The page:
Charles Sturt Univeristy has praised a proposed crackdown on international students’ English language skills, across the tertiary education sector.
It follows Education Minister Simon Birmingham’s announcement on Thursday, outlining the Federal Government’s plan to address language barriers across Australian universities.
At present, many students attend English Language Intensive Courses for Overseas Students, but they are not required to reach a set standard.
In an interview with ABC Radio, Minister Birmingham said there were a number of “anecdotal instances ... of students not being able to fully participate in group work or struggling through the class work”.
He told the media, students from overseas would have to complete at least 20-hours intensive face-to-face training as of next year.
Amid a number of other regulations, CSU pro-vice chancellor of global engagement Heather Cavanagh said international students applying to study in Australia would need to prove sufficient language skills before being officially admitted into the course.
The plan is set to impact the countries’ 150,000 intakes from January 2018.
With more than 6500 international students across CSU – about 120 at its Wagga campus – professor Cavanagh said the crackdown would hardly affect CSU.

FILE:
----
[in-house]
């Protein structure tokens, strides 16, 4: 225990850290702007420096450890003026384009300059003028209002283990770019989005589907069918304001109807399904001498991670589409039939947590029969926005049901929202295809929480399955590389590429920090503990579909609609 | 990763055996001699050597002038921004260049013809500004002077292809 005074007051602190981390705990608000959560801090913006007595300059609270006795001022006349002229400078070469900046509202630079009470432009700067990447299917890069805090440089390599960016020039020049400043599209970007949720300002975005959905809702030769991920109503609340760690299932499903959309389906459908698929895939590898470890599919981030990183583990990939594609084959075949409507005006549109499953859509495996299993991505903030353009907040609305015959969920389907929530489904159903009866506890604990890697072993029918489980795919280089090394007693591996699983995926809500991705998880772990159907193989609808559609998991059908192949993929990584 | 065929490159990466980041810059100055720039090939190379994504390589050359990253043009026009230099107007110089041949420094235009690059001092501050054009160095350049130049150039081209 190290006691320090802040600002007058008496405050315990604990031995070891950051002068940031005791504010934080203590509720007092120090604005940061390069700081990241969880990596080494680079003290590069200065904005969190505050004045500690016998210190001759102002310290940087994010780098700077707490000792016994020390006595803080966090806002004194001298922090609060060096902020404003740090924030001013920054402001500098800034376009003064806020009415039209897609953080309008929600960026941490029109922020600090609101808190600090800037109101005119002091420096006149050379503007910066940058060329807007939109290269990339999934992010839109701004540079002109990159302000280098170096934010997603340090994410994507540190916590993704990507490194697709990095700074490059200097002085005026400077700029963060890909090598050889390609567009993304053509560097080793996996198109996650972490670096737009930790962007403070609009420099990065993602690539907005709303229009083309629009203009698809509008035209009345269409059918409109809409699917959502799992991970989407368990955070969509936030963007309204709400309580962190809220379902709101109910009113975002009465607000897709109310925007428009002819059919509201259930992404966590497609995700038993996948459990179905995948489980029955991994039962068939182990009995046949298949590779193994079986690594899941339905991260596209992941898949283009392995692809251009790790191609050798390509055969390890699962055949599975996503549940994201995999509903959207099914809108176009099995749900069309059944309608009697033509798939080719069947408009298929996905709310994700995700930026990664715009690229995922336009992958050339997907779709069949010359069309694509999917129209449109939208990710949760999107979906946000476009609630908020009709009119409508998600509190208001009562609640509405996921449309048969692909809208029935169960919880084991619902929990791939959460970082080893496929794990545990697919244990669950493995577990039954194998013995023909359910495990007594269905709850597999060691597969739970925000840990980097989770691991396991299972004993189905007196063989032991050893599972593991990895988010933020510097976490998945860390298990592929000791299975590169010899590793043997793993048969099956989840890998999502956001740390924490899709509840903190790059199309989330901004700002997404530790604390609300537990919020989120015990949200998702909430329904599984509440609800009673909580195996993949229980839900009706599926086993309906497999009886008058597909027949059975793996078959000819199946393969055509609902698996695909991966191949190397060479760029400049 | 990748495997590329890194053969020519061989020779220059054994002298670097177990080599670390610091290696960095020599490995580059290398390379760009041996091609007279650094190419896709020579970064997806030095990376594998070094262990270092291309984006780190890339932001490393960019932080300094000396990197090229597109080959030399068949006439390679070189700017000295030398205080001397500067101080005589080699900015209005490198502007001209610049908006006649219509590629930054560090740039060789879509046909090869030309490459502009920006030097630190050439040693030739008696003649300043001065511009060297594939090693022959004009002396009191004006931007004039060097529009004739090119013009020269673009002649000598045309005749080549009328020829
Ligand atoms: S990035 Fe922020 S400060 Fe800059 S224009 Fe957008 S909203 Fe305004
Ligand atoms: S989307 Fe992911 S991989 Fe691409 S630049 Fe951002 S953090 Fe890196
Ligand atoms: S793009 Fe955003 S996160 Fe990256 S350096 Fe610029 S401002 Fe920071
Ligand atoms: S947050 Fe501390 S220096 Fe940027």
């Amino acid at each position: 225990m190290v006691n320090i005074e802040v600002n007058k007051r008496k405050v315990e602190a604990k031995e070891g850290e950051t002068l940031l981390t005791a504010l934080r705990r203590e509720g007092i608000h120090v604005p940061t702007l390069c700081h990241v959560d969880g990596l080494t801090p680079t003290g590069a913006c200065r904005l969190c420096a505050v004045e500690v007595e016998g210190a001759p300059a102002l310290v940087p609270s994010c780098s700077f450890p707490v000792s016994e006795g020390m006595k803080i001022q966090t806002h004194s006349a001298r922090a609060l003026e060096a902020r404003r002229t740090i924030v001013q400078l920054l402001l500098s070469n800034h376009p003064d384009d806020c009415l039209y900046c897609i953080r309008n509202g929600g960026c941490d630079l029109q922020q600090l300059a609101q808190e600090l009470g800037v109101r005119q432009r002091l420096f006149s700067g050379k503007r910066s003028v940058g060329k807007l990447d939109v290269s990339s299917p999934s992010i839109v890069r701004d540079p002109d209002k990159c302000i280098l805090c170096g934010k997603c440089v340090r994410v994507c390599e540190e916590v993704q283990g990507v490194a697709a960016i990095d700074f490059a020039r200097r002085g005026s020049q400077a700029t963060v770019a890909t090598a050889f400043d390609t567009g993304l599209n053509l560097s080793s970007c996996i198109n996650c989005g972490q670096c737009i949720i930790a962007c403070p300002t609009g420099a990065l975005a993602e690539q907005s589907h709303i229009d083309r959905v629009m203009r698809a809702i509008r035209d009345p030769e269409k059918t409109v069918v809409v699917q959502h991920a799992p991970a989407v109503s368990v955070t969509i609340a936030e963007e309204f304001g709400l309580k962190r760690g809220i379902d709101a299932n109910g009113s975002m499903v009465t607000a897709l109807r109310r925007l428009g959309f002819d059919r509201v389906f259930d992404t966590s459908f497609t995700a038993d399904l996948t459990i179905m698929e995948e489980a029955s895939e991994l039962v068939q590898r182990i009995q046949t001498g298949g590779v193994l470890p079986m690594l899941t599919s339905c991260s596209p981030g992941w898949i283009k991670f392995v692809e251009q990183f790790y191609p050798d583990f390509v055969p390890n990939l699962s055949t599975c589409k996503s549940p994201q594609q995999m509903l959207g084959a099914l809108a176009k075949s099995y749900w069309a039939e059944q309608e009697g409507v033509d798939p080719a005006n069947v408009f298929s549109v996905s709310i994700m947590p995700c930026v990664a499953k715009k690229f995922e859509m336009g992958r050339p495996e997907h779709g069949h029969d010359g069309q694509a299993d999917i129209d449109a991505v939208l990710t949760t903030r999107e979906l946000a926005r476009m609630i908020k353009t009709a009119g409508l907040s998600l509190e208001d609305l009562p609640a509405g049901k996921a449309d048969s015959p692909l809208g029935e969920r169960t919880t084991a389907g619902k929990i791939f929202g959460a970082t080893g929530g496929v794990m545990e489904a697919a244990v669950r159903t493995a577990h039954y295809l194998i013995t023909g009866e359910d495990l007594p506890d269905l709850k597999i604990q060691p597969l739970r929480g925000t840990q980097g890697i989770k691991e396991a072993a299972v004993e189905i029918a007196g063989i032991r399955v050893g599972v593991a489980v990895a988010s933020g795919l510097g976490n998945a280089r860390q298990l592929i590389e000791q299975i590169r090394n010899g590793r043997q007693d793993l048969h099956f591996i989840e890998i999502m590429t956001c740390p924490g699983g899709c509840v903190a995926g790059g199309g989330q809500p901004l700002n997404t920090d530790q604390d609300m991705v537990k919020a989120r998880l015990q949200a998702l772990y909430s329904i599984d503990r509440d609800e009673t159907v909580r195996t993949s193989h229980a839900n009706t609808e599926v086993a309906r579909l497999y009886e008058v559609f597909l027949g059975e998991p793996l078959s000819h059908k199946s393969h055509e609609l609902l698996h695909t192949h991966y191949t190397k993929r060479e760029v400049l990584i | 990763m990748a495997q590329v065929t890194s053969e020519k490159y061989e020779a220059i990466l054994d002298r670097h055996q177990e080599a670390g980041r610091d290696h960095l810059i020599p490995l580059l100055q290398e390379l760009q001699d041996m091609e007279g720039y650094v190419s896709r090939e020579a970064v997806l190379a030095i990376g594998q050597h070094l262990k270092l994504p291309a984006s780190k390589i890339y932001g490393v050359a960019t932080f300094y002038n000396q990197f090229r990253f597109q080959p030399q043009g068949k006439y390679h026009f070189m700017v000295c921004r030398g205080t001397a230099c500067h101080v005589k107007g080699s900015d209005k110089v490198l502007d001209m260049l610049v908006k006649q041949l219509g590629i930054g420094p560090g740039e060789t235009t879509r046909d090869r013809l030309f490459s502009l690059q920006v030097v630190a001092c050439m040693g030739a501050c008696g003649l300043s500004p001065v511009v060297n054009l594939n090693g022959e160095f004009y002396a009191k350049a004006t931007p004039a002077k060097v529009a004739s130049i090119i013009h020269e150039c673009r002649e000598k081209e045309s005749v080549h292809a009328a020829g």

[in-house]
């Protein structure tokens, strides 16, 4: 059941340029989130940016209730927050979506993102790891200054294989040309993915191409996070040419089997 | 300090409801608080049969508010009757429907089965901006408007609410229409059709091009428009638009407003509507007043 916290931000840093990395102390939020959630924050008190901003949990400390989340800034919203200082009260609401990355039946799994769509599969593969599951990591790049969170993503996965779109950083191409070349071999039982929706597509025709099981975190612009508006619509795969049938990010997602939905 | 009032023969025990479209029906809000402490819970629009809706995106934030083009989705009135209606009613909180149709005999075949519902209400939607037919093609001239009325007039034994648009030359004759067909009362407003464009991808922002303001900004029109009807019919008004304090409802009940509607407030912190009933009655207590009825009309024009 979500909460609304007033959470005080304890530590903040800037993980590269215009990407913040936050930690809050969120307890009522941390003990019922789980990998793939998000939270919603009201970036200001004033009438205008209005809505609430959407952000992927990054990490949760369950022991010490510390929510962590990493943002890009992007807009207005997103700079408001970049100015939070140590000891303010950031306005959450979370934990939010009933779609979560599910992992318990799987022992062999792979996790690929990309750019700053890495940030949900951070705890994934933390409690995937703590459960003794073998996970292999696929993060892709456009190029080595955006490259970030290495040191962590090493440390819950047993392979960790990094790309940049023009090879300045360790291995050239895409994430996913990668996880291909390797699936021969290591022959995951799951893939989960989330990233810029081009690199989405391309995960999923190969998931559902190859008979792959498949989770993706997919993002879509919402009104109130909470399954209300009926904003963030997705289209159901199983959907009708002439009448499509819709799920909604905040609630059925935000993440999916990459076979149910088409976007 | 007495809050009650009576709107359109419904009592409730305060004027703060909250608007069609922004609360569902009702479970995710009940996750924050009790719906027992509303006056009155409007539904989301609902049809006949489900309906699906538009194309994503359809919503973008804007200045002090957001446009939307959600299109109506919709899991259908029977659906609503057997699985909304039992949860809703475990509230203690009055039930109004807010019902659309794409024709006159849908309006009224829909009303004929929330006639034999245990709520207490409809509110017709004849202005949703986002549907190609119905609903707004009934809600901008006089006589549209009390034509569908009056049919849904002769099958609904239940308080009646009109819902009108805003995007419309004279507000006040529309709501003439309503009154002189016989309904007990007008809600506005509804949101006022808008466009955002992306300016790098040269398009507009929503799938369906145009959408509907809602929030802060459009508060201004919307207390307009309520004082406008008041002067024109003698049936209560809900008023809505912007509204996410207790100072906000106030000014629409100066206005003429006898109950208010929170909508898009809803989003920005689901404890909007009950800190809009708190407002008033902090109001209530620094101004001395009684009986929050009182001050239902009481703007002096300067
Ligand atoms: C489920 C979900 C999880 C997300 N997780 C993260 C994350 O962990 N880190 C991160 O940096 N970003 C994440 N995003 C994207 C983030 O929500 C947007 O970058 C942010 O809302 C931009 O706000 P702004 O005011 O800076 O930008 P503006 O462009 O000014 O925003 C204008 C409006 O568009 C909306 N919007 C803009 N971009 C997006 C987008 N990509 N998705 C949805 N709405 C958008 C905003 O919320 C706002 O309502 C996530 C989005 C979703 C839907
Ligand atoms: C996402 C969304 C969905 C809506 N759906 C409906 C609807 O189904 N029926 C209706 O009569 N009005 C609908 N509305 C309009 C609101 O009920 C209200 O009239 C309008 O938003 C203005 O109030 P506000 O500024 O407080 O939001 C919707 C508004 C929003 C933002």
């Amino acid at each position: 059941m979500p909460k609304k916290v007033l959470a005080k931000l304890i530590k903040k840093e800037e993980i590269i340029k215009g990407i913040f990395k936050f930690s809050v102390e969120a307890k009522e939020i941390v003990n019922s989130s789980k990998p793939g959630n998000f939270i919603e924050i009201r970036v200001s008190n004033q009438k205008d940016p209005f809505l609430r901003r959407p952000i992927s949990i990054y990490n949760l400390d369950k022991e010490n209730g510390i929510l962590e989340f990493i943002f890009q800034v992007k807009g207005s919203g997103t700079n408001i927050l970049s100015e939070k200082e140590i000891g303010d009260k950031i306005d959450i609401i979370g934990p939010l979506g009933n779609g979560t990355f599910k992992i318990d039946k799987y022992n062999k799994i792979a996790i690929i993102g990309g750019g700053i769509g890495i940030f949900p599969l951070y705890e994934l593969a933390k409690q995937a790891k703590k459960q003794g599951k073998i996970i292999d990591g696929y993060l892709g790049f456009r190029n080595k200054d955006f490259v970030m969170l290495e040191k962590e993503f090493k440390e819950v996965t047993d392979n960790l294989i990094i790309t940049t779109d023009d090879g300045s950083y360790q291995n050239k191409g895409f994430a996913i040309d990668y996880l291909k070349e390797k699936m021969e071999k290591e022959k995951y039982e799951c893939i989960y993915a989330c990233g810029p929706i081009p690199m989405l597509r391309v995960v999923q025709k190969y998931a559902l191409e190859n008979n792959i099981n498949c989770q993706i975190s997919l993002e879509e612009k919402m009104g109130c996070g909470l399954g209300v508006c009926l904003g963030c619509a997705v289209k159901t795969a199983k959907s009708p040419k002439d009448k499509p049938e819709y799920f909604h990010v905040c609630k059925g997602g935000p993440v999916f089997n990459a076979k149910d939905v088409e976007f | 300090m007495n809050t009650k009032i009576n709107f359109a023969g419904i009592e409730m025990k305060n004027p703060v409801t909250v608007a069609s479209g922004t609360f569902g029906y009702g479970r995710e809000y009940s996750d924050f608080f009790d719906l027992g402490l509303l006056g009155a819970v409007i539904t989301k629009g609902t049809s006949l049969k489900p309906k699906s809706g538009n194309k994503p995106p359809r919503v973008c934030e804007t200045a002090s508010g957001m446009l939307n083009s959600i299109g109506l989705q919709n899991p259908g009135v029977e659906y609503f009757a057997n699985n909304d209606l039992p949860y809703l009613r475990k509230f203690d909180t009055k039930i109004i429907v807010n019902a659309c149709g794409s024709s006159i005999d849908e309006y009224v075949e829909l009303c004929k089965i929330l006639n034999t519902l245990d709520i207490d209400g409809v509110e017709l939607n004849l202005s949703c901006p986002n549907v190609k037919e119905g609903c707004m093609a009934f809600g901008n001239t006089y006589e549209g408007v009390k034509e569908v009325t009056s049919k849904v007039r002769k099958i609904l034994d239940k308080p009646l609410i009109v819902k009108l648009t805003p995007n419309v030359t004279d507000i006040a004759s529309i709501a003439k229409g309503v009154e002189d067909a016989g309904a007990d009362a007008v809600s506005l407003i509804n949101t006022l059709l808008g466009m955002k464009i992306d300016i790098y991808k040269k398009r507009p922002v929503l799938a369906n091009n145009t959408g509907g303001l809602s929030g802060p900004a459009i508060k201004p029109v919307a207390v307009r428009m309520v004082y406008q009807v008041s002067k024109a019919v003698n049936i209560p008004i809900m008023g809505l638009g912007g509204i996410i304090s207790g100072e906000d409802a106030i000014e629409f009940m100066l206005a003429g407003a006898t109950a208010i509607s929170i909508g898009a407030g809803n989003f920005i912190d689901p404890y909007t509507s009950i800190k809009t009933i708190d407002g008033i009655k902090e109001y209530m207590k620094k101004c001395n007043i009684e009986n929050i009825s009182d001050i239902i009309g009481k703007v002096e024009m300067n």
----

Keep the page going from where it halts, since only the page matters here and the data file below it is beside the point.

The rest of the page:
“We already insist on accepting students who have been taught their language skills from good-reputation providers,” Professor Cavanagh said.
“Good providers already meet those minimum requirements.”
She said the university believed the impact of the change would ultimately be beneficial.
Professor Cavanagh said language barriers could also affect teachers, coordinators and fellow students within a course.
“At the moment we are cautious about where we accept students who have learned English outside Australia,” she said.
“These tighter regulations will give us reassurance.”
Professor Cavanagh said regulations would guarantee students’ success and a positive experience.
“It does make it slightly harder for some, but at the end of the day, if they are a good student, they are more likely to succeed,” she said.
“We don’t want to set (students) up to fail.”